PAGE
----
Some counterintuitive dynamics: limit cycles and chaos.

Summary.

Further reading.

7. Accounting for age and sex-specific differences: population projection models.

Introduction.

Anatomy of a population-projection matrix.

How timing of sampling affects the matrix.

Projecting a matrix through time.

Adding stochasticity to a matrix model.

Sensitivity analysis.

Case studies.

Summary.

Further reading.

8. Predation and wildlife populations.

Does predation affect prey numbers?.

Factors affecting how predation impacts prey numbers.

Summary.

Further reading.

9. Genetic Variation and Fitness of Wildlife Populations.

Introduction.

Long-term benefits of genetic variation.

What determines levels of genetic variation in populations?.

Quantifying the loss of heterozygosity: the inbreeding coefficient.

When does inbreeding lead to inbreeding depression?.

What to do when faced with inbreeding depression?.

General Rules.

Summary.

Further reading.

10. Dynamics of Multiple Populations.

Introduction.

Connectivity among populations.

Measuring connectivity among wildlife populations.

Multiple populations are not all equal.

Options for restoring connectivity.

Summary.

Further reading.

PART III: APPLYING KNOWLEDGE OF POPULATION PROCESSES TO PROBLEMS OF DECLINING, SMALL, OR HARVESTABLE POPULATIONS.

11. Human Perturbations: Deterministic Factors Leading to Population Decline.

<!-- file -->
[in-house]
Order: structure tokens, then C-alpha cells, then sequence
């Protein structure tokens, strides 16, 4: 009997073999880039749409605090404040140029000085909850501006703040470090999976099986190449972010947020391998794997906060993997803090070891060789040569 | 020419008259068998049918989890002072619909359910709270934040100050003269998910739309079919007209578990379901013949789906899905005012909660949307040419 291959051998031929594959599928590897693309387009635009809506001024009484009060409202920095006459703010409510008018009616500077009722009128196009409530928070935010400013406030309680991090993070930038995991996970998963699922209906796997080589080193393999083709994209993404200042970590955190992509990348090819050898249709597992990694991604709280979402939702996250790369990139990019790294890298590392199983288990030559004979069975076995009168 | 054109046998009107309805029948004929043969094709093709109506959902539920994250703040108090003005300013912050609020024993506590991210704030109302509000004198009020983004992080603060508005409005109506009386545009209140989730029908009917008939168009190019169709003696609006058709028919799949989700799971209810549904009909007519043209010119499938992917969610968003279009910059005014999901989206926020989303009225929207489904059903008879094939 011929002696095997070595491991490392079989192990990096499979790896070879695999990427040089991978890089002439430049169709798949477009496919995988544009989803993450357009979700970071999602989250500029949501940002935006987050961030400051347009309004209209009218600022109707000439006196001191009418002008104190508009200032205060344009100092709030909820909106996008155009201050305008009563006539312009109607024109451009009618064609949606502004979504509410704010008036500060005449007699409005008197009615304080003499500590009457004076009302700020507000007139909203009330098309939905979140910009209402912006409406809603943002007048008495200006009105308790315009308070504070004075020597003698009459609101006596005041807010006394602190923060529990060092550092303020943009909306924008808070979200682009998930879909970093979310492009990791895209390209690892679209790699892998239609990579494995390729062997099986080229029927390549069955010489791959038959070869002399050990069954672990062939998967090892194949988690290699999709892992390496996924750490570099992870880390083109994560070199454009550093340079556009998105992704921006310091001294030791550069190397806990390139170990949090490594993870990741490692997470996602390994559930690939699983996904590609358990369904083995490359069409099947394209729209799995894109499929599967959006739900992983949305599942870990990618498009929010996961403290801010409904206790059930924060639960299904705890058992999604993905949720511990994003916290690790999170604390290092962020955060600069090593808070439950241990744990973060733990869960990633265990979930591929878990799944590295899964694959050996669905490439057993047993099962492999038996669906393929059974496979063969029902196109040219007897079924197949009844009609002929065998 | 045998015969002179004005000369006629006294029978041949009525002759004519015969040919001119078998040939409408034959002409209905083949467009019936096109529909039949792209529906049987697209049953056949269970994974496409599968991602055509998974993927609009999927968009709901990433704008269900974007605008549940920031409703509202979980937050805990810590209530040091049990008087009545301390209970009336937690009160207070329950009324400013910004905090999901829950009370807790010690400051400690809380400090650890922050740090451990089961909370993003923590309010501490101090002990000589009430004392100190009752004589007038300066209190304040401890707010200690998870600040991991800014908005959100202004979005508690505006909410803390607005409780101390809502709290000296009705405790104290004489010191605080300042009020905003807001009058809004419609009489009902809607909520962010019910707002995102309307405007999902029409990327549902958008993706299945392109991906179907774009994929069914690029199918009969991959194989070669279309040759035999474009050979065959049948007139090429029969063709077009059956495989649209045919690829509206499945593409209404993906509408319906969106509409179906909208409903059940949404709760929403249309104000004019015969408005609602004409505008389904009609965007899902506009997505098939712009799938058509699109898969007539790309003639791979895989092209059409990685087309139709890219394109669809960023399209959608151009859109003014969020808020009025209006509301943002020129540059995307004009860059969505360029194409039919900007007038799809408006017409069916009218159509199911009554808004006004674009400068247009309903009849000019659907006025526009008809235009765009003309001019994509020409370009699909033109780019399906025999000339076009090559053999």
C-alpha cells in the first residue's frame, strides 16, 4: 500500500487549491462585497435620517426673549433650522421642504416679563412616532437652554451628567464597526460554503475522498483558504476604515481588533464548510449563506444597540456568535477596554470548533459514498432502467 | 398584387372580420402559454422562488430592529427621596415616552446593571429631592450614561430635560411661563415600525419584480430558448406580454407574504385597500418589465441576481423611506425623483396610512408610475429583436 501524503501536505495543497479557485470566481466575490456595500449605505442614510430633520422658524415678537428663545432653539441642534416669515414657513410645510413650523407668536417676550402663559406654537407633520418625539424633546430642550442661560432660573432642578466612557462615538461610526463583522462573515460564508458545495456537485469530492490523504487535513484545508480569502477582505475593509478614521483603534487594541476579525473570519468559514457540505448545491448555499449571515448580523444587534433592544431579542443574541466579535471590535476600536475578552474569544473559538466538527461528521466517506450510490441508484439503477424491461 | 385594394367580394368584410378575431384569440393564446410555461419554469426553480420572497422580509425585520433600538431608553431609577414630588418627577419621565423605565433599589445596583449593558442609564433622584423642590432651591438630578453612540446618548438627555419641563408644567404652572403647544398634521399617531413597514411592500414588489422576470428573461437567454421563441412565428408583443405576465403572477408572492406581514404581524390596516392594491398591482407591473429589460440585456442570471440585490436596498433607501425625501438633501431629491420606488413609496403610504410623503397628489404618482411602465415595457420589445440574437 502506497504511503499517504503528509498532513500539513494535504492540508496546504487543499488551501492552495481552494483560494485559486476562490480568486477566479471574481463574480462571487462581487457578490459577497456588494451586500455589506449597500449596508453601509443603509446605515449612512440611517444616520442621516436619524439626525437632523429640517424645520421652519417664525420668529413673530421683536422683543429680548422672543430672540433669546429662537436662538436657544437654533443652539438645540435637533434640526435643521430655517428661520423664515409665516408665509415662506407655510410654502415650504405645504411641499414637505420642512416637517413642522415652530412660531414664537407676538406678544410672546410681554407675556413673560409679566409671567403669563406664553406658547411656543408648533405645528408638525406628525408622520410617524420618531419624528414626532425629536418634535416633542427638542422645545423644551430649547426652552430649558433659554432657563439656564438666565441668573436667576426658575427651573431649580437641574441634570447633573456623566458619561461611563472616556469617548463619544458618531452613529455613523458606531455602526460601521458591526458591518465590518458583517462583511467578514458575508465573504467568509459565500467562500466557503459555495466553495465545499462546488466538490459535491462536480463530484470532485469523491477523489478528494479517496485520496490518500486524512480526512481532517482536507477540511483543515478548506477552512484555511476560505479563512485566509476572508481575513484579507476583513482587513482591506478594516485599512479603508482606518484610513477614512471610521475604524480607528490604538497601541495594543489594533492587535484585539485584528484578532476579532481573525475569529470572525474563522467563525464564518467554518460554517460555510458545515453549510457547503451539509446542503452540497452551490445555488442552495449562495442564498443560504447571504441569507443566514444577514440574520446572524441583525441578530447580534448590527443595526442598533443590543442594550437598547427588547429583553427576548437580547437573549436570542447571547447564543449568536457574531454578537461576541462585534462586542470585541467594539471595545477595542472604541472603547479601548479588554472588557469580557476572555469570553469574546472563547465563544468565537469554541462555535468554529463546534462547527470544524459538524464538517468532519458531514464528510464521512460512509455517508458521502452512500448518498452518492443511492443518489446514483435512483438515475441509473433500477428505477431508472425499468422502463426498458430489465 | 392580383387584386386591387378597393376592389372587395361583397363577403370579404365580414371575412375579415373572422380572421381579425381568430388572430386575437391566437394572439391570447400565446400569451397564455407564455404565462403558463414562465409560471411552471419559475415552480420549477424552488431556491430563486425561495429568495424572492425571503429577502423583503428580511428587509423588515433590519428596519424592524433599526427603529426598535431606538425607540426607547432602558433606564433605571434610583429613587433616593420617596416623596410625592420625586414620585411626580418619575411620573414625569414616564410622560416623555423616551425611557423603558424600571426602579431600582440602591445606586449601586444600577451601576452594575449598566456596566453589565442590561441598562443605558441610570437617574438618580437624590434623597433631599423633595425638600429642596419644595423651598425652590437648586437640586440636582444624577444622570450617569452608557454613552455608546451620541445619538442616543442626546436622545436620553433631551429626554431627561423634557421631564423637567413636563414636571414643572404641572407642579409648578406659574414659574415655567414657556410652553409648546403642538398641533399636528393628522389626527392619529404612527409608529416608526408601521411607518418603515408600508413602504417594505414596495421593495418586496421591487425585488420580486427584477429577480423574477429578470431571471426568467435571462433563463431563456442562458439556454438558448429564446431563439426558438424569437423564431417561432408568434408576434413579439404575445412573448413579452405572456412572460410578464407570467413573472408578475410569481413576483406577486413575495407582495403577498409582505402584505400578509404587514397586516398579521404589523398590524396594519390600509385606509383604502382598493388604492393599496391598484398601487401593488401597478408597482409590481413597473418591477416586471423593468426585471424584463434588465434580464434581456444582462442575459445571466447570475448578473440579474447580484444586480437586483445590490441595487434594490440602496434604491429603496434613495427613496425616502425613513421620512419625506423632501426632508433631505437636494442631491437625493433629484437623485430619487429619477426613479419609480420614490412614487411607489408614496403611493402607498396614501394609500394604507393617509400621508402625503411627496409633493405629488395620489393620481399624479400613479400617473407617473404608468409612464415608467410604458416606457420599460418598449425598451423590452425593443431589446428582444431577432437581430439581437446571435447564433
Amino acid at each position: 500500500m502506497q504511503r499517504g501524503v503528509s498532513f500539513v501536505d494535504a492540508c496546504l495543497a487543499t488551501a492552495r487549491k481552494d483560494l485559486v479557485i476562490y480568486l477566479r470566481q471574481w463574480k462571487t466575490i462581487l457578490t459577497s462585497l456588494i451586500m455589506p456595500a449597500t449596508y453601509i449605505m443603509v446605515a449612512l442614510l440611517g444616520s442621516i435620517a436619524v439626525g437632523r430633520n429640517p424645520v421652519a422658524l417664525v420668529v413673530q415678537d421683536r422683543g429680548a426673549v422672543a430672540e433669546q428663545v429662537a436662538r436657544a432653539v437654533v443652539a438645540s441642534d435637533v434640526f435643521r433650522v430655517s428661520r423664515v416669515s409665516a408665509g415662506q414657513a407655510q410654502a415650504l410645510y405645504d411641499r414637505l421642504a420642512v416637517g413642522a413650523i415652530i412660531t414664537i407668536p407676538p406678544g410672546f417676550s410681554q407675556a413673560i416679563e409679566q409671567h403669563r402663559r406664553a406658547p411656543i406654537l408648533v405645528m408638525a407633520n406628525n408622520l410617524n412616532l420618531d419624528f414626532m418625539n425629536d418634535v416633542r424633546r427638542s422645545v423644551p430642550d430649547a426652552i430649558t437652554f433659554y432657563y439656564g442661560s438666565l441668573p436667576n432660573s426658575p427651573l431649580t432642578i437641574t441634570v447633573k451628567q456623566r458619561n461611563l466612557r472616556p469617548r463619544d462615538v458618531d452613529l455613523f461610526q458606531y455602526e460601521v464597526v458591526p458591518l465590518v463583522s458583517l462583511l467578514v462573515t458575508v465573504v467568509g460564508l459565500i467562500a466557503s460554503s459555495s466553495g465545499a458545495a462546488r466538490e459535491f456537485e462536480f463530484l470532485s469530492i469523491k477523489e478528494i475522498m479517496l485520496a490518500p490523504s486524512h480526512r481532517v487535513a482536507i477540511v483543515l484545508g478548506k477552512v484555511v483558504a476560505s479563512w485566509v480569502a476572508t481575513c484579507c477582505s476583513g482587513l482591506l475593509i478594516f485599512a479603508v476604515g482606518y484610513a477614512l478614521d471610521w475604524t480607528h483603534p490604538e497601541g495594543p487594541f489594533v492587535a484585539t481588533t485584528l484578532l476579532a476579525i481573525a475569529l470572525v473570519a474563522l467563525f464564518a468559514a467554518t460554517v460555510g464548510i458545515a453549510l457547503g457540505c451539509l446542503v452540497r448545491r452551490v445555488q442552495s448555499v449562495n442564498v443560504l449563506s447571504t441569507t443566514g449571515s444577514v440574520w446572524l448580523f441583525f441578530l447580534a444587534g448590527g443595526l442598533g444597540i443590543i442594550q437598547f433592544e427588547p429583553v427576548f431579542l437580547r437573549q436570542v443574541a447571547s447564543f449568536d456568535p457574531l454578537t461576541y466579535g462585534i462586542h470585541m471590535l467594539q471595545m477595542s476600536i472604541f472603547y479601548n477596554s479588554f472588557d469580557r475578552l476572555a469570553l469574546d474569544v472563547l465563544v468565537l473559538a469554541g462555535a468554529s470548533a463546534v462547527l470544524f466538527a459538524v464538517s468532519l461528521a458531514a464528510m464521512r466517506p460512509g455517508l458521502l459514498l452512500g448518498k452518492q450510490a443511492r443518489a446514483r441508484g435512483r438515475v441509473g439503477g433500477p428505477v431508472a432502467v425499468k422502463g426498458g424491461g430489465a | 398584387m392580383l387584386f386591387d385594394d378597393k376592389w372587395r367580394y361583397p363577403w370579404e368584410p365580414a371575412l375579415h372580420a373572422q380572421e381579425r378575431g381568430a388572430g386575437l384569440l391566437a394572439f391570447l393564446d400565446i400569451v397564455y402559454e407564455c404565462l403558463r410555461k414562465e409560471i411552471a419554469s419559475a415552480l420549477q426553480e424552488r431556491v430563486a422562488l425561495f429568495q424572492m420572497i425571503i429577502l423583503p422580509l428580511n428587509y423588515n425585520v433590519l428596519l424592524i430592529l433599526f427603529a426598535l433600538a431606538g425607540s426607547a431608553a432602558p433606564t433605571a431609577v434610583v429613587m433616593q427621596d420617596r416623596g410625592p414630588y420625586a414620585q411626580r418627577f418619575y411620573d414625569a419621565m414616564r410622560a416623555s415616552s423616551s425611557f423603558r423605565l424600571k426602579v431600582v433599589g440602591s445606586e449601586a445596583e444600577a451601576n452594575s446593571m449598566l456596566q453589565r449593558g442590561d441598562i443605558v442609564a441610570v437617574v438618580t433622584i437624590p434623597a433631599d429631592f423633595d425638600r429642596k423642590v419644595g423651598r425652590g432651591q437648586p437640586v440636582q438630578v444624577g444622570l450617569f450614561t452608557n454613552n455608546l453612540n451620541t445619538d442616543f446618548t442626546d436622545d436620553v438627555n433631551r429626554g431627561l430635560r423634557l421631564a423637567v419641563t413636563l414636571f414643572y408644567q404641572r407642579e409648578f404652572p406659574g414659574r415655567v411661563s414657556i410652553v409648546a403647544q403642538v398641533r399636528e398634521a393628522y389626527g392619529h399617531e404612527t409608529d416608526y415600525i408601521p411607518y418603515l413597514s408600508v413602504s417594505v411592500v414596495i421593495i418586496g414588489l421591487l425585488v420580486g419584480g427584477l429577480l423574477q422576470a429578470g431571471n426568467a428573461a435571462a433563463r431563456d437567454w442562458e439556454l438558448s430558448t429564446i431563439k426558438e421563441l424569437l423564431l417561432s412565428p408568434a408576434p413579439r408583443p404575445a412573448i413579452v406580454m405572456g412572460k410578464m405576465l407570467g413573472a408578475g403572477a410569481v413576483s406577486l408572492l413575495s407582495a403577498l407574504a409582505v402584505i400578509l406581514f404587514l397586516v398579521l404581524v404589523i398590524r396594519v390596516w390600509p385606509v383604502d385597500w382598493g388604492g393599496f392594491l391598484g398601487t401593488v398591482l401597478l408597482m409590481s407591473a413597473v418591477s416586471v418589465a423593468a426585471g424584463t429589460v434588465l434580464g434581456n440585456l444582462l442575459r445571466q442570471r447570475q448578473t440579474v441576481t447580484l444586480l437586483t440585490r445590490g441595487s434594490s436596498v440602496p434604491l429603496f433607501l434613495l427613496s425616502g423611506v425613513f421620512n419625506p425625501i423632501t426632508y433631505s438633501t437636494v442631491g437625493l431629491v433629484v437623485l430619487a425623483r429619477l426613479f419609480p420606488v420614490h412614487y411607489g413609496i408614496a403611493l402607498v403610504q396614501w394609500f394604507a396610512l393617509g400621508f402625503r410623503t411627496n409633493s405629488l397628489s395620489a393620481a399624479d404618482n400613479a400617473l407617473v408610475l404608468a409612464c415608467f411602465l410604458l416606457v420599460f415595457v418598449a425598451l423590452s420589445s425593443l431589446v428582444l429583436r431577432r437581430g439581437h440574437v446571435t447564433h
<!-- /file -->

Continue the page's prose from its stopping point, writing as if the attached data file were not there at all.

Introduction.

General effects of deterministic stressors on populations.

Habitat loss and fragmentation.

Introduced and invasive species.

Pollution.

Overharvest.

Global climate change.

Synergistic effects among deterministic stressors.

Summary.

Further reading.

12. Predicting the dynamics of small and declining populations.

Introduction.

Ecological characteristics predicting risk.

The extinction vortex.

Predicting risks in small populations.

Population viability analysis: quantitative methods of assessing viability.

Other approaches to assessing viability.

Some closing thoughts about assessing viability.

Summary.

Further reading.

13. Bridging applied population and ecosystem ecology with focal species concepts.

Introduction.

Flagship species.

Umbrella species.

Indicator species.

Keystone species and strong interactors.

Summary.

Further reading.

14. Population biology of harvested populations.

Introduction.

Effects of hunting on population dynamics.

Long term effects: hunting as a selective force.

Models to guide sustainable harvests.

Waterfowl harvest and adaptive harvest management.

Management of overabundant and pest populations.

Summary.

Further reading.

Epilogue.

References.

Species lists.

Subject index.